- Carrying out meetings or assemblies in public spaces;
- Impeding or stopping an eviction;
- Disobedience or resistance to authority or its servants in the performance of their duties;
- Altering public order in a hoodie or any other element that obfuscates your identity;
- Offending or insulting Spain, the autonomous communities, the local authorities or their institutions, symbols, anthems and emblems; Demonstrating in places deemed as critical infrastructure such as airports or nuclear plants;
- Celebratory public events that break the prohibition or suspension ordered by authorities.
Dead City: A Documentary that Has Caused Public Outcry throughout Spain for the Torture, Police Corruption and Civil Rights Violations Experienced by Four “Squatters”
The award-winning film, Dead City, is proof that filmmaking is one of our best allies to fight surveillance, censorship and police brutality. It documents the horrible chain of events that began on February 4, 2006, which has caused intense public outcry. For months, various entities tried to keep the film off the air. However, because of its popularity, it was finally broadcasted on January 18, 2015 on Catalan public TV.
[vimeo 86709558 w=500 h=281]
Dead City (Trailer) from 3boxmedia on Vimeo.
In a twist of fate, on the same day of broadcast a judge censured 5 minutes of the film. In response, social networks began to buzz and the 5 minutes went viral. At 10:25pm audiences of all ages sat in front of their TV as though it was an important soccer match, and thus achieving a record number of spectators.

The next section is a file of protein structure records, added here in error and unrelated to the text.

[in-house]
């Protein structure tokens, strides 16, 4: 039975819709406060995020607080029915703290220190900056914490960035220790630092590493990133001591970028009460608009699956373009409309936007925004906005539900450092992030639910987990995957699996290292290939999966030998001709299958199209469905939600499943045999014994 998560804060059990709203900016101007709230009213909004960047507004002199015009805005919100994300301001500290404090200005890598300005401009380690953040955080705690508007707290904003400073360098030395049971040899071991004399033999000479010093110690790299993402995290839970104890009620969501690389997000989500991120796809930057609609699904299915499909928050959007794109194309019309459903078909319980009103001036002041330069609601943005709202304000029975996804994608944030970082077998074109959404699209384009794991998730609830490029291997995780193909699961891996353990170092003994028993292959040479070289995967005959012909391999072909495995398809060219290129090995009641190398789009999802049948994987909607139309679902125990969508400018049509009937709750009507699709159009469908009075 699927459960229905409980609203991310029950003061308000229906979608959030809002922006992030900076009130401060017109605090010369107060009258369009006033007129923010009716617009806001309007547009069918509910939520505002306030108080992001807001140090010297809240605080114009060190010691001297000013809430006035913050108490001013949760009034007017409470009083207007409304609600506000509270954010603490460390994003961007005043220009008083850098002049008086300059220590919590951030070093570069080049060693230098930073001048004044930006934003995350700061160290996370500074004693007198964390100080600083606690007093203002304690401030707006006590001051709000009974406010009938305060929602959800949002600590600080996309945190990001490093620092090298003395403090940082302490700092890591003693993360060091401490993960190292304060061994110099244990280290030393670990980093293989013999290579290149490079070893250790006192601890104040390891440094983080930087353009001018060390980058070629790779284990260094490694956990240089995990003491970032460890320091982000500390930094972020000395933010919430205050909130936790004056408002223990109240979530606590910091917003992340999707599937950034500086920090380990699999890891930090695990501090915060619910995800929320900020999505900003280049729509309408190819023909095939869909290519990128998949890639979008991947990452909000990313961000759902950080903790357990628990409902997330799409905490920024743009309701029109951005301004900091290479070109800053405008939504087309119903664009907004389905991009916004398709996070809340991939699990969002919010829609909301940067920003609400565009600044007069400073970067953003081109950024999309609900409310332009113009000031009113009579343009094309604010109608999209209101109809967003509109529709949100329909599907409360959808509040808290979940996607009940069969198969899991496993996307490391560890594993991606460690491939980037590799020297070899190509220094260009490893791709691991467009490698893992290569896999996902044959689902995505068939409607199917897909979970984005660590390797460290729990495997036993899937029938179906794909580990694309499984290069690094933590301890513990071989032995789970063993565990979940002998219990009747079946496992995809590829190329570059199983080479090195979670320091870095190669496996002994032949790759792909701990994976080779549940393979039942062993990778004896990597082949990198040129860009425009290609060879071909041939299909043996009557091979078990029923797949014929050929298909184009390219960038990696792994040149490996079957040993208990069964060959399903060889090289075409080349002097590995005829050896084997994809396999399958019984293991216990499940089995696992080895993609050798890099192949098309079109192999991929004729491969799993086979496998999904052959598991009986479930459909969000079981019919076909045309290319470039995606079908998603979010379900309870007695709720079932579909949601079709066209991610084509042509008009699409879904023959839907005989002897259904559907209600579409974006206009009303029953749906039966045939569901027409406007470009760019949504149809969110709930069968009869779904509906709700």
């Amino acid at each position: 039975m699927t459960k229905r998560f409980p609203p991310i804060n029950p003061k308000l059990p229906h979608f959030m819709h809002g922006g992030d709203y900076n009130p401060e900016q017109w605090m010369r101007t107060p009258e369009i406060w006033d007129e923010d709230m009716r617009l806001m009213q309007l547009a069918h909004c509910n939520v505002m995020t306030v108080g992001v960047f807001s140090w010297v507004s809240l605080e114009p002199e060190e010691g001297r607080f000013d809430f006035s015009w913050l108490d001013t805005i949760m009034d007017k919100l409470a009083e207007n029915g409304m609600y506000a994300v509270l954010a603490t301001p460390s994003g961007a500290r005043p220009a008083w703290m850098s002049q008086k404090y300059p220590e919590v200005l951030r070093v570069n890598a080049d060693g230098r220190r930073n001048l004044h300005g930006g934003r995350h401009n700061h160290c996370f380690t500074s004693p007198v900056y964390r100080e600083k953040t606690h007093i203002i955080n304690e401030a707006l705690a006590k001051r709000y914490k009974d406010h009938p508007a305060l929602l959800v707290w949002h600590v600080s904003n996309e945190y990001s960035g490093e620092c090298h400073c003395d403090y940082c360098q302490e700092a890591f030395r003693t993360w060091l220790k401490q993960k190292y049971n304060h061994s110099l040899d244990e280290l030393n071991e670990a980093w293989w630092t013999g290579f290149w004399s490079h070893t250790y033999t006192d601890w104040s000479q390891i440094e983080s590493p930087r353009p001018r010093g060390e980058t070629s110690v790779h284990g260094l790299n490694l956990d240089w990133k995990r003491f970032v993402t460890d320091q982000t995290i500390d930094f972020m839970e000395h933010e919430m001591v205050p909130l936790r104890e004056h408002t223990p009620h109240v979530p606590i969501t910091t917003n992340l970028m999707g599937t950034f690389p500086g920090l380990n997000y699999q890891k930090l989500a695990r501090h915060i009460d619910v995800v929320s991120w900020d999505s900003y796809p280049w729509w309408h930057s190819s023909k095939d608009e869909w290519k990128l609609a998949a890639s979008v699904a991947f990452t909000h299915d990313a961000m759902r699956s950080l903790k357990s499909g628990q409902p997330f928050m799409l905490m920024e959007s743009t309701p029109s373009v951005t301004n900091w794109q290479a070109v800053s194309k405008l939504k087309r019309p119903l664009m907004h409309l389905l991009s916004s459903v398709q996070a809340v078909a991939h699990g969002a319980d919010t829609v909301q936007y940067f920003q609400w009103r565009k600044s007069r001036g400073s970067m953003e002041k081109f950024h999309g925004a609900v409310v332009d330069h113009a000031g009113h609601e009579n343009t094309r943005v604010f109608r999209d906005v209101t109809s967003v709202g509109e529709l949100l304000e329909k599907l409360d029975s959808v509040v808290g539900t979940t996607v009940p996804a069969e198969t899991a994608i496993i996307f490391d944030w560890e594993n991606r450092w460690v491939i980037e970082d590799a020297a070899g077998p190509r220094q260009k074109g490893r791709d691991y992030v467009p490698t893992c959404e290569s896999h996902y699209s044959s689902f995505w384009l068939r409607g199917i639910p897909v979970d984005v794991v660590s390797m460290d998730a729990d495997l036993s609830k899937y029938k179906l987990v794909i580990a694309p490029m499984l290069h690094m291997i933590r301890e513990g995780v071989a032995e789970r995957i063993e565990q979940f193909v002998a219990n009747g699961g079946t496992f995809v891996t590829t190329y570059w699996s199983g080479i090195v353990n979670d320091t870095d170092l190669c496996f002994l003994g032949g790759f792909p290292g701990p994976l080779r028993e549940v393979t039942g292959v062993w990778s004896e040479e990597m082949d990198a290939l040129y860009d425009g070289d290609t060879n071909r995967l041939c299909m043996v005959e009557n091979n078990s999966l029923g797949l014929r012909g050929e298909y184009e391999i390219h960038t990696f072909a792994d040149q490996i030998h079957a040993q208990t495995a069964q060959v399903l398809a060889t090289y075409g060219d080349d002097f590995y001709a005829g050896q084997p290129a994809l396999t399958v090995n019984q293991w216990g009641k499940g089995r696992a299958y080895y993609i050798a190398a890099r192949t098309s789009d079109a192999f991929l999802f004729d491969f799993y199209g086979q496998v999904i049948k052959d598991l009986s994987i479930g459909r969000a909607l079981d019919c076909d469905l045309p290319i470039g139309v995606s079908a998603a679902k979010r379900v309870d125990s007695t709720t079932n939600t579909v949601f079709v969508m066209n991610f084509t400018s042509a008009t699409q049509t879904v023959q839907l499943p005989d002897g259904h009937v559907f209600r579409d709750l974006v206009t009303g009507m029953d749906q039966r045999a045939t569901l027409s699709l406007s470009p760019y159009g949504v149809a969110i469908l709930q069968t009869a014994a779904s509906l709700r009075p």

What Happened on February 4, 2006?
On February 4, 2006, over 800 people gathered in a “squatted” building in Barcelona’s city center. The police started a baton charge outside the building with the hopes of eventually evicting the squatters. In response, individuals from the top levels of the building began throwing objects. This included a flower pot that hit a police officer and put him in a coma eventually leaving him in a vegetative state. While various witnesses saw the flowerpot being thrown from the top of the building, the police arrested nine people that were on the street level. For 4 of those 9 people, what followed was a case filled with irregularities, corruption, and torture, and eventually lead to a guilty charge of murder despite strong challenging evidence.
It didn’t go without notice that the four prosecuted were from marginalized communities: three had a Latin American background, and the one female, Patricia Heras, was part of the LGBTQ community. In a tragic turn of events, the constant torture they experienced, caused Patricia to commit suicide while in prison. Additionally, in an unrelated racially charged case, several of the arresting officers were later found guilty of torturing a man from Trinidad & Tobago.
The case became known as the 4F case and was barely covered by the Catalan or the Spanish press. Only journalist Jesús Rodriguez from the alternative newspaper La Directa, kept an active investigation, and eventually joined the documentary’s filmmakers at Metromuster. The torture experienced by the detained, however, did get the attention of Amnesty International.
Squatters and Activists in Spain: From Dirty Menace to Saviors of the Homeless
The film has also served to shed a light on the police’s profiling of “squatters,” which is tainted with racism, xenophobia, and homophobia.
The squatter movement began nearly 30 years ago in Barcelona, and its ideas and organizing have fueled popular networks like the Platform for People Affected by Mortgages – a movement that has been well received by hundreds of families that have been evicted since 2008 because of bad mortgages and a worse economy.
For Spanish law enforcement and a percentage of the general public, the term “squatters” is used for anyone that looks a certain way, regardless of their lifestyle. As such social activists, protesters and others were placed under the same label. This is significant since “squatters” were seen as unacceptable, dirty, and an element that needed to be put under control. The 4F kids were arrested because they dressed a certain way. Ironically, Patricia Heras was a goth and was outraged that she was mistaken for a squatter, jokingly stating that she was more glamourous. When the 4F arrested it was not uncommon to hear people state, “ thats what you get for dressing that way.”